In the oldest quarter of Utrecht sat two harpsichords nestled side-by-side in a dimly lit corner of the Geertekerk. It was perhaps an unassuming sight from afar, yet as Skip Sempé and Pierre Hantaï entered the space, the atmosphere suddenly perked up the attentions of unsuspecting ears. Known worldwide for their vast knowledge of the French Baroque, these two master interpreters took a bow with just the right combination of reverence and gallantry required of such repertoire.

Skip Sempé
Skip Sempé

Offering a program entirely composed of works from one of the giants of this era, Jean-Philippe Rameau (1683–1764), it is admittedly a rather strange sight to see not one but two harpsichords on the stage. However, the clever conception and arrangement of this particular program marked the very artistry present in the room. By taking pieces from some of Rameau’s theatrical operas and chamber music for flute and violin, Sempé and Hantaï selected a program which offered just as much variety on two harpsichords as it well could have done with an entire crew of violins, flutes, basses, percussion and singers.

Drawing on the knowledge and common practice of keyboardists creating orchestral “reductions”, the stream of selections played like a well (historically-)informed “greatest hits” collection. Constantly weaving in and out of the exotic elements of Rameau’s operas such as Les Indes Galantes, Dardanus and Platée, we can hear the characteristic representations of the world during the days of French colonialism. With titles like “Air pour les polonais”, “Les esclaves africains” and “Les Incas du Pérou” we are carried back to a time of smaller minds and harsher and less tactful mannerisms of expression. Despite the rather reductive mentality, the music itself offers a certain energy, as the two instruments flourish to and fro creating a whimsical, even fantastical, world totally apart from our own.

The juxtaposition of “exotic” elements with character pieces, named after those whom Rameau worked alongside at the court of Louis XIV, made for an exciting and varied auditory adventure. Such a demanding program is already stupefying for the trained, or at least patient, ear. Though satisfying for most, I can imagine an outside ear finding a lack of variety due simply to the nature of the instrumentation. It truly is a test to delve into the colors and sonority which these beautiful instruments, based on models from 18th-century France and Germany by the maker Jan Kalsbeek, can produce. And under the trickling and delicate execution of Sempé and Hantaï, there can be no greater interpretation.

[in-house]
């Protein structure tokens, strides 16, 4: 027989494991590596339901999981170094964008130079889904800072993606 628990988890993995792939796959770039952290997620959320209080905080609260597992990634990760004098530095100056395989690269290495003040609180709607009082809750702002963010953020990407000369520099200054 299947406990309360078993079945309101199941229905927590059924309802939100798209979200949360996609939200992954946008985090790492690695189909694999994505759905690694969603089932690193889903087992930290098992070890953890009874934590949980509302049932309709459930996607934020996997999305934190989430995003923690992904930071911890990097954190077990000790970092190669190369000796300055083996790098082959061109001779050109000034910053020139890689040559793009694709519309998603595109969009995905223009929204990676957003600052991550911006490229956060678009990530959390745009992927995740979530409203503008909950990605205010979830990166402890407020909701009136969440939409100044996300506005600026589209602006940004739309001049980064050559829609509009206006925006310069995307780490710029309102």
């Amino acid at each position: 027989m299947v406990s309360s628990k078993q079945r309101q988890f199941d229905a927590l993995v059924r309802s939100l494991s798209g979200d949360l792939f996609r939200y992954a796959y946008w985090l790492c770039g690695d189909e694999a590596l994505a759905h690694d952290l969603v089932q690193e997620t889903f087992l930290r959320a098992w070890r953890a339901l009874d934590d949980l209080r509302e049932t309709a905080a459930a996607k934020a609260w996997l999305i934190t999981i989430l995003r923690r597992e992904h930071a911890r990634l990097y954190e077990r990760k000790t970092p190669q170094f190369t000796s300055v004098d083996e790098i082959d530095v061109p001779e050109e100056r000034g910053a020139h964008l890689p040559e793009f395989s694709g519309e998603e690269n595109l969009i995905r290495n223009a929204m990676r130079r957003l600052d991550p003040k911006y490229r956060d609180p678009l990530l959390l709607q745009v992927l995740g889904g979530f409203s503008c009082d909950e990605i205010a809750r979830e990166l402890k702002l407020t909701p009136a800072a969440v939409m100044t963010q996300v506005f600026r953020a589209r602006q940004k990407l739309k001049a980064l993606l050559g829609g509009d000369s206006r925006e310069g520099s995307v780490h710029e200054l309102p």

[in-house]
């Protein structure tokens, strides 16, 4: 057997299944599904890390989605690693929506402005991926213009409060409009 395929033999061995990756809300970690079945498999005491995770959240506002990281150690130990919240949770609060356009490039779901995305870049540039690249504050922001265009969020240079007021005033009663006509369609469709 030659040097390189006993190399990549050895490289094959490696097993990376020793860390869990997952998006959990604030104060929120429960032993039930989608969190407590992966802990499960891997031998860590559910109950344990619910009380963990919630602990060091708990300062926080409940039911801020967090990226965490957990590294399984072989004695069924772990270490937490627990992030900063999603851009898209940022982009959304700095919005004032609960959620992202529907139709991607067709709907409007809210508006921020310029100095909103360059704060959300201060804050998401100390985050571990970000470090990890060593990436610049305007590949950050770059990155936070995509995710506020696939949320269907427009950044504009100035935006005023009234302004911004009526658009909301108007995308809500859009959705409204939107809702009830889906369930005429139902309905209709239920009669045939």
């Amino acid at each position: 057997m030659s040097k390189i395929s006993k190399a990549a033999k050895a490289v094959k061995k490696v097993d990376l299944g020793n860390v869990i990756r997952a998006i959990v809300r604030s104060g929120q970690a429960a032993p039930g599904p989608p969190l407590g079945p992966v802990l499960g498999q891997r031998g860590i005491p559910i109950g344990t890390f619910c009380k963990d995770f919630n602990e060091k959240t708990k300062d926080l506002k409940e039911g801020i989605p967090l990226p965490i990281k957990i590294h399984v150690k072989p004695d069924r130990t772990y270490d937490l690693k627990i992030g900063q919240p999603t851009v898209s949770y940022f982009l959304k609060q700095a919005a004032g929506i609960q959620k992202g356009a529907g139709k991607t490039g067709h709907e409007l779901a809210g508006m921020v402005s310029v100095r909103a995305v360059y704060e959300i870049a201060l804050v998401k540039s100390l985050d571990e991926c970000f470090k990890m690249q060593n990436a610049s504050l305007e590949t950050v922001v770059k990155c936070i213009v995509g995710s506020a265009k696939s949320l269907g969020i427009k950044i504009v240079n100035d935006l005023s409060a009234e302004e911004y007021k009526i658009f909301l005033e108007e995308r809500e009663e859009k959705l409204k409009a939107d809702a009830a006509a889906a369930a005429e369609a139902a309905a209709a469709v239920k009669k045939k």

In such an exposed and intimate performance, one feels a certain kinship with the musical characters of the two soloists on stage. The physiognomy and presence of the two physically at their respective instruments offered a sneak peek inside the sound being produced. Sempé’s calm and rather dignified, though to my estimation always humble, stance at the instrument stood in contrast to Hantaï’s bubbling, rather nervous and excited, colorization. As the latter would cascade with a whimsy only the French could muster, Sempé countered the musical remark with something equally as beautiful and refined.

Challenged and intoxicated by the sound of two harpsichords, the pure enjoyment of finding varying sound colors and shapes, not to mention a wealth of characteristics only a keyboard instrument can offer, I was left with a sense of simplicity and subtlety. The execution from Hantaï and Sempé brought us back in time for a truly beautiful night of music.

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